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Workers' Compensation

Obamacare’s Impact on Workers’ Compensation Prescription Drug Costs: Experts Predict Greater Drug Utilization and Offer Solutions

By John Stahl, Esq.

The near certainty that provisions in the Affordable Care Act (ACA), a.k.a. Obamacare, will contribute to the increasing tendency to prescribe workers’ compensation claimants opioids prompted Risk & Insurance to conduct an October 23, 2012 webinar entitled “Affordable Care Act & Expanding Narcotic Threats: Implications for Worker’s Compensation Pharmacy Drug Benefits?” Dan Reynolds, a Managing Editor at Risk & Insurance, moderated the event. The speakers were Adam Seidner, MD, the National Medical Director for Travelers Insurance, and Dr. Michael Seise, the clinical services manager for Healthesystems.

Reynolds observed that the ACA passing at a time that the American population is aging will almost certainly significantly increase the already high burden of workers’ compensation pharmacy drug benefits on employers and workers’ compensation insurers. Expenses related to heavy use of opioids in the workers’ compensation system were a primary focus.

Snapshot of the Future of Managing Workers’ Compensation Drug Benefits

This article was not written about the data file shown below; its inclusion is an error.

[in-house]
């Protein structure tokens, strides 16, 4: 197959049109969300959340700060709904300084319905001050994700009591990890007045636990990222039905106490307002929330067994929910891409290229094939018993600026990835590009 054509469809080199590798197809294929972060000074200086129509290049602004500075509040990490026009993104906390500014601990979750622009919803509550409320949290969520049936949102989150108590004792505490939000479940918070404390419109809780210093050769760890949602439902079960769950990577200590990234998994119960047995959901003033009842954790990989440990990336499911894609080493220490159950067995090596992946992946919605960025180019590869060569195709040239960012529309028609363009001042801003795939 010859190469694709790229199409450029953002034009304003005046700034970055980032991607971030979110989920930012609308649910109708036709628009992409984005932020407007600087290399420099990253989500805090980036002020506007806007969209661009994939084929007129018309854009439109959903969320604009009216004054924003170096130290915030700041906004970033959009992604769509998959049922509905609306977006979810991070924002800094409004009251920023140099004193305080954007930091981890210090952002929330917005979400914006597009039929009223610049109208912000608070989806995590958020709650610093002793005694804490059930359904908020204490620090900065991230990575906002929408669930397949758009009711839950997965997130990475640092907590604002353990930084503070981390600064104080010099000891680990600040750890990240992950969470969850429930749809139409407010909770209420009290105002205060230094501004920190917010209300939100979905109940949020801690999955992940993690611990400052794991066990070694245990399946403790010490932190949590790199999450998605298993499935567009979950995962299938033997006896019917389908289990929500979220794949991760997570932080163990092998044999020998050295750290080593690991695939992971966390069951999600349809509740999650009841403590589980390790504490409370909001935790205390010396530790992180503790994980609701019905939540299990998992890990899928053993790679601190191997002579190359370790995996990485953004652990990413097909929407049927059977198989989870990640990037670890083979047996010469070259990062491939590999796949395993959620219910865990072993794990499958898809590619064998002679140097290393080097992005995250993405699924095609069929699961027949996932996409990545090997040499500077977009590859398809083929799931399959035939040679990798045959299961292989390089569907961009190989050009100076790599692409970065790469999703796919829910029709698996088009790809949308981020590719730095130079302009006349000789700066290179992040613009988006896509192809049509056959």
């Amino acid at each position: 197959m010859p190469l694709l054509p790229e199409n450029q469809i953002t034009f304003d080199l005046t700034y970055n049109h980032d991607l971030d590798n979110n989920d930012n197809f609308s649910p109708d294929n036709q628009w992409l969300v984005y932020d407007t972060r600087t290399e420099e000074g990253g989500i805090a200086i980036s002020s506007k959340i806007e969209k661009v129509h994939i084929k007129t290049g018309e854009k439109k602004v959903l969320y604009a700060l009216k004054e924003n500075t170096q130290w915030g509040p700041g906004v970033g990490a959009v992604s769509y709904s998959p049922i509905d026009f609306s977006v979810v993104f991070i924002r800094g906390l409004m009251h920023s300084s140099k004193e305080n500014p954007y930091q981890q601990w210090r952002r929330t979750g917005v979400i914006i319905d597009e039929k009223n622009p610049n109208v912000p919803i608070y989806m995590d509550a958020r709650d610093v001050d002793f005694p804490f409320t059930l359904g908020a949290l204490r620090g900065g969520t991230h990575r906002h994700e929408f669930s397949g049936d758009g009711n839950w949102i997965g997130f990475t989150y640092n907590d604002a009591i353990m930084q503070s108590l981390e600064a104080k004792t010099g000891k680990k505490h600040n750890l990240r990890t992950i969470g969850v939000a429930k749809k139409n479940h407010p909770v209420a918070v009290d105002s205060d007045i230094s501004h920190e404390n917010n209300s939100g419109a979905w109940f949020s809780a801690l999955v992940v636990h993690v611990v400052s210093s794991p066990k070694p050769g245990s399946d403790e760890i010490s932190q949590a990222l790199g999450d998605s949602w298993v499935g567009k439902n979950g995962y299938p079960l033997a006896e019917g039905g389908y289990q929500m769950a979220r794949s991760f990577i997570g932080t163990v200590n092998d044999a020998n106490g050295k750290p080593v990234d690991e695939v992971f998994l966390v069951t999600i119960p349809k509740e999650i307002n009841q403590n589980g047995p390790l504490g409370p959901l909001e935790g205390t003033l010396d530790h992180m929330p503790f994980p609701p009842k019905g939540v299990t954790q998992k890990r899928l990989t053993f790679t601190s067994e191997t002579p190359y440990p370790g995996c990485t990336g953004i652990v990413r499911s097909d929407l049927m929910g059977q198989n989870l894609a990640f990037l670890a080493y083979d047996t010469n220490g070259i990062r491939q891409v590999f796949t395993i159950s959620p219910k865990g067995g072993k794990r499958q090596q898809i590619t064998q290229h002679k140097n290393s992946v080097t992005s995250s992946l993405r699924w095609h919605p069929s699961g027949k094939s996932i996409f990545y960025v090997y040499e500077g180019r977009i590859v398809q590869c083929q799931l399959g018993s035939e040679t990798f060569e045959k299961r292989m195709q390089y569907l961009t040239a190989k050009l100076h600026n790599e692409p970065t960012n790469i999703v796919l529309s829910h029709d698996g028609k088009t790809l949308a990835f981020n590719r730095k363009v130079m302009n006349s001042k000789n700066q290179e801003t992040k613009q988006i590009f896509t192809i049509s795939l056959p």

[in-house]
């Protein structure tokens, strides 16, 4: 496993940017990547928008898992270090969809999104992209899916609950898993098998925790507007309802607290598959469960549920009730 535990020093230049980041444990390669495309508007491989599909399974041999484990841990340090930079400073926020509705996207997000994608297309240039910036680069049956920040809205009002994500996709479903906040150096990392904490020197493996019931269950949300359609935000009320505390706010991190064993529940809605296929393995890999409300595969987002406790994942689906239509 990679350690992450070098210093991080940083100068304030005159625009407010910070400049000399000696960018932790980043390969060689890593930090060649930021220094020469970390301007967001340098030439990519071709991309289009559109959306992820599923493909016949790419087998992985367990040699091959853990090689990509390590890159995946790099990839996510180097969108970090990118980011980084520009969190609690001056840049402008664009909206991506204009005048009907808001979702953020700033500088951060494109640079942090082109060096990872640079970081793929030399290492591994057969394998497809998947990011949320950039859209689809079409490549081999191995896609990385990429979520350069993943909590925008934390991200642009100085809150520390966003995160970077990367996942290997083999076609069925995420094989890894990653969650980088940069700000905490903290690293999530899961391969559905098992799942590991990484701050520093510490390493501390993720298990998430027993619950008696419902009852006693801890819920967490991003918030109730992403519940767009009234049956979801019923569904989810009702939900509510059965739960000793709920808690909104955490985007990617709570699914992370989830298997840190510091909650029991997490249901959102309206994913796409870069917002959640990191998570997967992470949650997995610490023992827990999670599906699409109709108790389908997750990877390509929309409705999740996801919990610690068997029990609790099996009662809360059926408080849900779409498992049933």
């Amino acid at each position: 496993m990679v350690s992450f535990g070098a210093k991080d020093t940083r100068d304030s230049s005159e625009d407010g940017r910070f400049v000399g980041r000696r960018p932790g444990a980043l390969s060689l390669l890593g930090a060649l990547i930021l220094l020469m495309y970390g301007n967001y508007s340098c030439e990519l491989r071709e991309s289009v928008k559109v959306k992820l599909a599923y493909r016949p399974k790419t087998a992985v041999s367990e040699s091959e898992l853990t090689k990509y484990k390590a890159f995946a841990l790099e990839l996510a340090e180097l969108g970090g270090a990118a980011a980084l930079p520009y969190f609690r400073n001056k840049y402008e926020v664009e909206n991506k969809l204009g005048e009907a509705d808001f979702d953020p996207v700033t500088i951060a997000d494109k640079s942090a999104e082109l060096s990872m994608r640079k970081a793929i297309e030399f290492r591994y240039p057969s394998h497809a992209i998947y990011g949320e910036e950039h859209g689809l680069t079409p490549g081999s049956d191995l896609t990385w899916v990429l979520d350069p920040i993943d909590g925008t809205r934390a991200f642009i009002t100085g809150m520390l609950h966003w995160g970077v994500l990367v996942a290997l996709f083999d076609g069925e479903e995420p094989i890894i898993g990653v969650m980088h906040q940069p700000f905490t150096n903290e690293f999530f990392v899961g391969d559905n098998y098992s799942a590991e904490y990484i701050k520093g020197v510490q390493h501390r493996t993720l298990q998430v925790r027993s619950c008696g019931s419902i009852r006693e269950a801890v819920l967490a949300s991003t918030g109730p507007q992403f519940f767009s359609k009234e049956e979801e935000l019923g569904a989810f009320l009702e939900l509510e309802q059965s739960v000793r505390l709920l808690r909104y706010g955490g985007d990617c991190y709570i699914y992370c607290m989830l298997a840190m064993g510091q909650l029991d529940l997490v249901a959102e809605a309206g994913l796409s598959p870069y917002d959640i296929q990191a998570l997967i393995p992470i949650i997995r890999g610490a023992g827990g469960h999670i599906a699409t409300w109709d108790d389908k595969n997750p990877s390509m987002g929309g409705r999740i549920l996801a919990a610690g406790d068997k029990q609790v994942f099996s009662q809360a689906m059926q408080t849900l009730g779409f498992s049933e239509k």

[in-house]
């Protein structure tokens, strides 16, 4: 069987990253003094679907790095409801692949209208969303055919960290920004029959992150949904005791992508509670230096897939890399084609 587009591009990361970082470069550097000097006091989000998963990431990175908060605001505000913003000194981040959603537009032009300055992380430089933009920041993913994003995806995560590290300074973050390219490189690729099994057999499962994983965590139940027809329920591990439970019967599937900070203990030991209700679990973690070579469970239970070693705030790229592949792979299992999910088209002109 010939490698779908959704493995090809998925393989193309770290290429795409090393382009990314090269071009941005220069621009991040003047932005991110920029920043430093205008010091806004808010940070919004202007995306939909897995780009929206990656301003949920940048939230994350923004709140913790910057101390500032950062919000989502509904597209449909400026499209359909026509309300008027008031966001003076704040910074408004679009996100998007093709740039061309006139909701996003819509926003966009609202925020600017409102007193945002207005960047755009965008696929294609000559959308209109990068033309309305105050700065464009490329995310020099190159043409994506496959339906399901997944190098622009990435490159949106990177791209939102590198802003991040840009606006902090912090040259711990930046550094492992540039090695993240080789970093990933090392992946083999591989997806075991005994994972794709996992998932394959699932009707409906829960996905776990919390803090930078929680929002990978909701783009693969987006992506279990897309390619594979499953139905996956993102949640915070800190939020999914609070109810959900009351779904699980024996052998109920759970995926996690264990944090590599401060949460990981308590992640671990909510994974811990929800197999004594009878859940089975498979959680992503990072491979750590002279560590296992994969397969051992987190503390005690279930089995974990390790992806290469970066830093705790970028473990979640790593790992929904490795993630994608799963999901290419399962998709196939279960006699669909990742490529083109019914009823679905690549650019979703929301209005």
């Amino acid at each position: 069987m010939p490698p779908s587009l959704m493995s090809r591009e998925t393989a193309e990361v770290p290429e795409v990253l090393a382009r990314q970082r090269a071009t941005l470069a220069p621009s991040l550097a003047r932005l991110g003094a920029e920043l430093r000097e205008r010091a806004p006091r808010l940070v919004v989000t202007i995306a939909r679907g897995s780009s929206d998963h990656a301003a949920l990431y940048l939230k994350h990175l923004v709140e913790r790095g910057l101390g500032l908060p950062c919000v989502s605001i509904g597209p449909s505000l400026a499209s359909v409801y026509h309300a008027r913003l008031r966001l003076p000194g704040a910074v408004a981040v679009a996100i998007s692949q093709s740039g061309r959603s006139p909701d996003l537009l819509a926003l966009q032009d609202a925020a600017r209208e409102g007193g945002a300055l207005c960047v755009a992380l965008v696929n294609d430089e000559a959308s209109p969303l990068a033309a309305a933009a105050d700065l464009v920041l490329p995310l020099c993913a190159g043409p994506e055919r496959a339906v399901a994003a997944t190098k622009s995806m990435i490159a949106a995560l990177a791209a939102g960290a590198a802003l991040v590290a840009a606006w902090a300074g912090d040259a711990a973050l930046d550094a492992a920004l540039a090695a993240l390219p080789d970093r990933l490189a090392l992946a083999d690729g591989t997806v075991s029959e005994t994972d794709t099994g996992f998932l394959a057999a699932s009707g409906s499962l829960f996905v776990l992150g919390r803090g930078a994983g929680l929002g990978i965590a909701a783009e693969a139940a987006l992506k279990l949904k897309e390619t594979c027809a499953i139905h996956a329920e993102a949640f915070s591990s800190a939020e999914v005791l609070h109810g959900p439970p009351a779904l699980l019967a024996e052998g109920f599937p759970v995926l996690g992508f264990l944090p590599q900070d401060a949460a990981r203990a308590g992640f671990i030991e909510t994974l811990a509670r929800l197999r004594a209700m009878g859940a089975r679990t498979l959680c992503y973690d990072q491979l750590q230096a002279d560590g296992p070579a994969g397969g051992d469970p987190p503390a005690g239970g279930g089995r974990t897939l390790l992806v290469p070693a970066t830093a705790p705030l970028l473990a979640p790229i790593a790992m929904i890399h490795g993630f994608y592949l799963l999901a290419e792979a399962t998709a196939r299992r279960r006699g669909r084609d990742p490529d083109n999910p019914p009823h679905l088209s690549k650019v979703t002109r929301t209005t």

Seidner presented statistical evidence that the average lifespan of Americans will exceed 90, and perhaps even 100, years within the next several decades. Consequences of this longevity include:

  • Age-related mobility loss
  • Osteoarthritis of the spine, knees, and shoulders
  • Declined cardiovascular health
  • Hearing and vision changes starting at 40
  • Sarcopenia muscle loss that will affect the impact of work-related trauma and the recovery period regarding such incidents
  • Increased possibility of chronic diseases, such as addictions and high blood pressure

The better news was that the ACA’s anticipated impact included:

  • Healthier and better conditioned employees
  • Fewer medical co-morbidities
  • Shorter recovery under evidence-based medicine treatment

A potential downside regarding the underlying increased health insurance coverage was an increased delay “in medical intervention due to a significant medical provider shortage.” Seidner partially attributed this deficit in care to the large percentage of physicians who were at an age that they were either retiring or reducing the time that they devoted to their practices.

It is worth noting as an aside that providing a claimant timely and adequate medical care after a compensable incident is a basic workers’ compensation tenet and often significantly reduces the amount and cost of required medical and wage-loss benefits.

Turning to workers’ compensation prescription drug benefits, Seidner predicted that the ACA would result in increased utilization of prescription drugs in the workers’ compensation system. He speculated as well that that increased sales volume would reduce pharmacies’ gross profit margins and promote using generic versions of name-brand drugs.